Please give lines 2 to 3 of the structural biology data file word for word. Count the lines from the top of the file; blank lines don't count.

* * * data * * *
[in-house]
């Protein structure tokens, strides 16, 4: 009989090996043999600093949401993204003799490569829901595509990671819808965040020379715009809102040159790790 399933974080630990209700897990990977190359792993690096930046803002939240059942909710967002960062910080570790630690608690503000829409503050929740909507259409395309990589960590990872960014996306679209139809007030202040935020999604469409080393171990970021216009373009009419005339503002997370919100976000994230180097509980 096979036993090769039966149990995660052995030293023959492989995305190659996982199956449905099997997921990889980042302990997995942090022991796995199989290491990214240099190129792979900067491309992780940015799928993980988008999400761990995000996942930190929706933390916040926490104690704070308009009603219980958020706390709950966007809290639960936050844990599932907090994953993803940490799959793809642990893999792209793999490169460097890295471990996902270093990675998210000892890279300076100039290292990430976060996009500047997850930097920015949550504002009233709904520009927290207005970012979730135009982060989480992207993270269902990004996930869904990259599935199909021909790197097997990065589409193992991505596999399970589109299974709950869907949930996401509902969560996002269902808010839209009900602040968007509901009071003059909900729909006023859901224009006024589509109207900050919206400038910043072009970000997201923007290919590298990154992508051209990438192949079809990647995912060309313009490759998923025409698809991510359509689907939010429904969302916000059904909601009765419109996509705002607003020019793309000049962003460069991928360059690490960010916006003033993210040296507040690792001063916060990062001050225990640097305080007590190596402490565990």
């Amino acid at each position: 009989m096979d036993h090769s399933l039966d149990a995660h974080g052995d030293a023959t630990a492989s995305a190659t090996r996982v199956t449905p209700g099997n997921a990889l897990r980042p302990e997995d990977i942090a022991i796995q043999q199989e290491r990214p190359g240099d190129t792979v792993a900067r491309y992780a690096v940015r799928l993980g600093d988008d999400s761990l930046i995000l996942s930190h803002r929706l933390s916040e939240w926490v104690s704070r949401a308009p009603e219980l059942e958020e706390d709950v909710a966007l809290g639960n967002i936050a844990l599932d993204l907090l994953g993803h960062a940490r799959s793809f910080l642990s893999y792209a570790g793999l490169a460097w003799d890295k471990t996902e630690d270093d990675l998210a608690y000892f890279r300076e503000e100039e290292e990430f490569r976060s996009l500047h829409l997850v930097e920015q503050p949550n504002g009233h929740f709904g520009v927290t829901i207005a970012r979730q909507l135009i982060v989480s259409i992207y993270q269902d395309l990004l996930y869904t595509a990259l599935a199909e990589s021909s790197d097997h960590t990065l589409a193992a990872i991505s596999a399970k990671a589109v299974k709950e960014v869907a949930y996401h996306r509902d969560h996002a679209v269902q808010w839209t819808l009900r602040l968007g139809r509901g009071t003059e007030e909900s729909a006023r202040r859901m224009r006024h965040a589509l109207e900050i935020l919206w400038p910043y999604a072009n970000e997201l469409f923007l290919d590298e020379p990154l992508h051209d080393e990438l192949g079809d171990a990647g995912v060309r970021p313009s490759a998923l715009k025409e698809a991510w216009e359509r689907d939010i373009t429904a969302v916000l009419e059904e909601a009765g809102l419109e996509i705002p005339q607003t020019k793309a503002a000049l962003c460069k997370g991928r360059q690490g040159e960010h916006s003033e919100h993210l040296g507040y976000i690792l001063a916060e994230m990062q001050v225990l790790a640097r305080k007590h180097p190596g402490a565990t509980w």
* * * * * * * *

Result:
């Protein structure tokens, strides 16, 4: 009989090996043999600093949401993204003799490569829901595509990671819808965040020379715009809102040159790790 399933974080630990209700897990990977190359792993690096930046803002939240059942909710967002960062910080570790630690608690503000829409503050929740909507259409395309990589960590990872960014996306679209139809007030202040935020999604469409080393171990970021216009373009009419005339503002997370919100976000994230180097509980 096979036993090769039966149990995660052995030293023959492989995305190659996982199956449905099997997921990889980042302990997995942090022991796995199989290491990214240099190129792979900067491309992780940015799928993980988008999400761990995000996942930190929706933390916040926490104690704070308009009603219980958020706390709950966007809290639960936050844990599932907090994953993803940490799959793809642990893999792209793999490169460097890295471990996902270093990675998210000892890279300076100039290292990430976060996009500047997850930097920015949550504002009233709904520009927290207005970012979730135009982060989480992207993270269902990004996930869904990259599935199909021909790197097997990065589409193992991505596999399970589109299974709950869907949930996401509902969560996002269902808010839209009900602040968007509901009071003059909900729909006023859901224009006024589509109207900050919206400038910043072009970000997201923007290919590298990154992508051209990438192949079809990647995912060309313009490759998923025409698809991510359509689907939010429904969302916000059904909601009765419109996509705002607003020019793309000049962003460069991928360059690490960010916006003033993210040296507040690792001063916060990062001050225990640097305080007590190596402490565990």
């Amino acid at each position: 009989m096979d036993h090769s399933l039966d149990a995660h974080g052995d030293a023959t630990a492989s995305a190659t090996r996982v199956t449905p209700g099997n997921a990889l897990r980042p302990e997995d990977i942090a022991i796995q043999q199989e290491r990214p190359g240099d190129t792979v792993a900067r491309y992780a690096v940015r799928l993980g600093d988008d999400s761990l930046i995000l996942s930190h803002r929706l933390s916040e939240w926490v104690s704070r949401a308009p009603e219980l059942e958020e706390d709950v909710a966007l809290g639960n967002i936050a844990l599932d993204l907090l994953g993803h960062a940490r799959s793809f910080l642990s893999y792209a570790g793999l490169a460097w003799d890295k471990t996902e630690d270093d990675l998210a608690y000892f890279r300076e503000e100039e290292e990430f490569r976060s996009l500047h829409l997850v930097e920015q503050p949550n504002g009233h929740f709904g520009v927290t829901i207005a970012r979730q909507l135009i982060v989480s259409i992207y993270q269902d395309l990004l996930y869904t595509a990259l599935a199909e990589s021909s790197d097997h960590t990065l589409a193992a990872i991505s596999a399970k990671a589109v299974k709950e960014v869907a949930y996401h996306r509902d969560h996002a679209v269902q808010w839209t819808l009900r602040l968007g139809r509901g009071t003059e007030e909900s729909a006023r202040r859901m224009r006024h965040a589509l109207e900050i935020l919206w400038p910043y999604a072009n970000e997201l469409f923007l290919d590298e020379p990154l992508h051209d080393e990438l192949g079809d171990a990647g995912v060309r970021p313009s490759a998923l715009k025409e698809a991510w216009e359509r689907d939010i373009t429904a969302v916000l009419e059904e909601a009765g809102l419109e996509i705002p005339q607003t020019k793309a503002a000049l962003c460069k997370g991928r360059q690490g040159e960010h916006s003033e919100h993210l040296g507040y976000i690792l001063a916060e994230m990062q001050v225990l790790a640097r305080k007590h180097p190596g402490a565990t509980w």